While the definition of “smart city” is still under debate, one thing is indisputable: the technologies used to make smart cities a reality are currently acquired and deployed after very little (or even no) security testing.
Cesar Cerrudo, CTO at IOActive and board member of the Securing Smart Cities initiative, says that city governments – the buyers of these technologies – often blindly trust vendors when they say that their products are secure.
They ask vendors to fill out a questionnaire containing questions such as “Does your product use authentication?”, “Does your product use encryption?”, “Does your product …?” but don’t bother to check whether the answers are true or whether everything works as it should and security features are strong and don’t sport glaring vulnerabilities.
Some governments, on the other hand, have good security policies in place that require security testing of technology before implementation, but they are not enforced and are, therefore, moot.
All in all, as things stand now, there is little incentive for vendors of smart city technologies to think much about security.
But here’s an incentive for governments: weaknesses and vulnerabilities in smart systems monitoring and regulating traffic, transportation systems, water supply networks, emergency services, electrical power systems and various community services could ultimately lead to cascading failures that could harm many people both directly and indirectly.
Why should governments care?
“In smart cities everything depends on technology and most systems are interconnected,” Cerrudo explained to Help Net Security.
This interconnectedness increases functionality, but also the possibility of a vulnerability in one system causing problems in others: a chain reaction that ends up affecting critical systems and hurting people.
Interconnectedness, therefore, also increases the challenge of properly securing everything that has the potential to become the spark that ends up burning the entire forest (so to speak).
The big challenge for governments is to find and deploy easily scalable technologies that bring tangible benefits (better services, reduced costs), but also those that are less immediately obvious (security, privacy).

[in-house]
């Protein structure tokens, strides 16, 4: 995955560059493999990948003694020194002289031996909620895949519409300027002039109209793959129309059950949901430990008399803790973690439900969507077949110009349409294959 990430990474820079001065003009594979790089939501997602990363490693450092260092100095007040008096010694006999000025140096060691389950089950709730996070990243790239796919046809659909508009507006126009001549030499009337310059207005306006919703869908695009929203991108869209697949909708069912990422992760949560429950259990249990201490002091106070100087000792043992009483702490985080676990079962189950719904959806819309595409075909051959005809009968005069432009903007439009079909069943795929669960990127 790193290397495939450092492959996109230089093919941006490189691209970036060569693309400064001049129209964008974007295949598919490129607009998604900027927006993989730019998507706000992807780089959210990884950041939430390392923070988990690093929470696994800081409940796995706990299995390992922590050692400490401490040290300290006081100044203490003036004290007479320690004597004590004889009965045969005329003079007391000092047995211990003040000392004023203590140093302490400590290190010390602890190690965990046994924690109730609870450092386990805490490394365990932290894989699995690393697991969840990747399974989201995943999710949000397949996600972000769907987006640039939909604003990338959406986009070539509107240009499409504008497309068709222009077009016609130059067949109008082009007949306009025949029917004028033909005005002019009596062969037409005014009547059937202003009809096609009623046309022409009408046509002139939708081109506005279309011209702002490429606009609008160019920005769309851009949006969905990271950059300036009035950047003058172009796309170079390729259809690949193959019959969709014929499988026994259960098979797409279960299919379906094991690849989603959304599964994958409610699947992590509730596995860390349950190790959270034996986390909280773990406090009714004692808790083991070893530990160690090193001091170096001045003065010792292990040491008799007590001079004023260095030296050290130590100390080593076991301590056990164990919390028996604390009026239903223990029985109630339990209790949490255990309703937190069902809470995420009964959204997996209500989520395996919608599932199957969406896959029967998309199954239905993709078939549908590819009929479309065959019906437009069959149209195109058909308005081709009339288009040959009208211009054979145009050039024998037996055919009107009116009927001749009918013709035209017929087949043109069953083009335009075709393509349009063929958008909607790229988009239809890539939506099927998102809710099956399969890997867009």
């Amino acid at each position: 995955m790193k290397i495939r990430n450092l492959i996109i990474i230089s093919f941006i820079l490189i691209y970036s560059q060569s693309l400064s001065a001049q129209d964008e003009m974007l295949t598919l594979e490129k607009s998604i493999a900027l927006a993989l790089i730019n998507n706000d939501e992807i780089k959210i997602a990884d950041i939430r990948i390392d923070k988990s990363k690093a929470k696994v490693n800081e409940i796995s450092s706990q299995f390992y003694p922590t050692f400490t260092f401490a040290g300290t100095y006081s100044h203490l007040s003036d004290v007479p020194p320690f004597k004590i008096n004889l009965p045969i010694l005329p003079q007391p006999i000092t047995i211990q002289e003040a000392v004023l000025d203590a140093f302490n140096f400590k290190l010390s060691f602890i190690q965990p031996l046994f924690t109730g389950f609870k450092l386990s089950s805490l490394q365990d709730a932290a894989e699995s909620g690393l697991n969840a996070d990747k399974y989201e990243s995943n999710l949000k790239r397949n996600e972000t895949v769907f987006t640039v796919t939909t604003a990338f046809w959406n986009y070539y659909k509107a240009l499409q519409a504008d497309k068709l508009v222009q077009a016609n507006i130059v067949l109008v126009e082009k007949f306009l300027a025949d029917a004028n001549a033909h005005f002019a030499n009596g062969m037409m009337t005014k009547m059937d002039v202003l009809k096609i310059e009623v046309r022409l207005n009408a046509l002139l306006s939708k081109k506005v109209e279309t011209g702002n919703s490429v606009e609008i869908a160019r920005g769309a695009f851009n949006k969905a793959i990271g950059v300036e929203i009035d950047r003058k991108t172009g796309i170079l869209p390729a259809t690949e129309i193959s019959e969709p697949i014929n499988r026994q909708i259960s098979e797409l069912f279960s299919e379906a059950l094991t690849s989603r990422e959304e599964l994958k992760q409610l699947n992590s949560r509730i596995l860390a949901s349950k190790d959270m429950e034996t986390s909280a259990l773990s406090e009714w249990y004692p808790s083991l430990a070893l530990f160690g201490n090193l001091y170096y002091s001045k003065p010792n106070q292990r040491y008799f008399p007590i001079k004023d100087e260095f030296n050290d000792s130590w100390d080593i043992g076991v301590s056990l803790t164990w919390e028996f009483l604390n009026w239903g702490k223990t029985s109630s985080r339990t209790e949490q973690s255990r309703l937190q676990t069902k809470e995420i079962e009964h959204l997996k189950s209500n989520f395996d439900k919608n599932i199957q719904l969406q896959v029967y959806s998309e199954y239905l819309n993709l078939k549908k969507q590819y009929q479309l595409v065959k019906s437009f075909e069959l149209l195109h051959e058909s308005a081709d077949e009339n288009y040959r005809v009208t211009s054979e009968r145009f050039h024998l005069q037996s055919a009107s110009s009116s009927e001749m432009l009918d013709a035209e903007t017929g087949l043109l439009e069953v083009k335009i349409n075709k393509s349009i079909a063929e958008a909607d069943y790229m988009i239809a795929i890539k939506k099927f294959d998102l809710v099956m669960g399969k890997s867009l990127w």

He says that governments should employ skilled people, define good security policies and enforce them, create a cybersecurity department/team to coordinate security initiatives and respond to all security-related incidents and – this can’t be stressed enough – don’t even think about acquiring technological solutions before auditing them for security features and issues.
Don’t implement anything without security testing
Particular attention should be given to how encryption, authentication and authorization features have been implemented.
“Encryption-related problems such as easily discoverable or guessable keys, weak keys, and hardcoded keys are very common and make encryption useless,” Cerrudo noted. Also, any encryption mechanism should be properly audited in a test implementation similar to a real-life scenario to avoid unpleasant port-implementation surprises.
He put forward LoRaWAN (a protocol for managing communication between LPWAN gateways and end-node devices) as an example of a technology that is wrongly assumed by many to be secure.
“LoRaWAN uses encryption for integrity and confidentiality, but because of implementation and key management issues the keys are everywhere, so LoRaWAN networks are not difficult to hack. The same happens with other technologies: implementation errors and issues ultimately make them insecure.”
Authentication issues such as hardcoded usernames and passwords, default passwords and (especially!) a total lack of authentication requirements should also be discovered before implementation gets under way. If authentication is weak, attackers can easily compromise the device and take full control.
“Authorization is often ignored by technology vendors, as many believe that if something is undocumented and hidden, it’s secure,” he says. But by reverse-engineering the solution’s firmware and software, an attacker can identify interfaces, learn custom protocols, functionalities, etc. and abuse them without needing any permission.
It’s important to audit every functionality. Any external interface should require proper authorization to access it. Also, insecure default configurations must be uncovered. Some technologies are completely open by default, exposing all functionality. This exposure should be reduced: minimum functionality by default, along with the option to enable the rest while making sure it’s secure, Cerrudo advised.
That said, there is no such thing as a totally secure and “unhackable” technology: there will always be vulnerabilities. Technology vendors should invest time and effort into discovering and fixing them, but they should also be prepared to react quickly when someone hacks their solutions.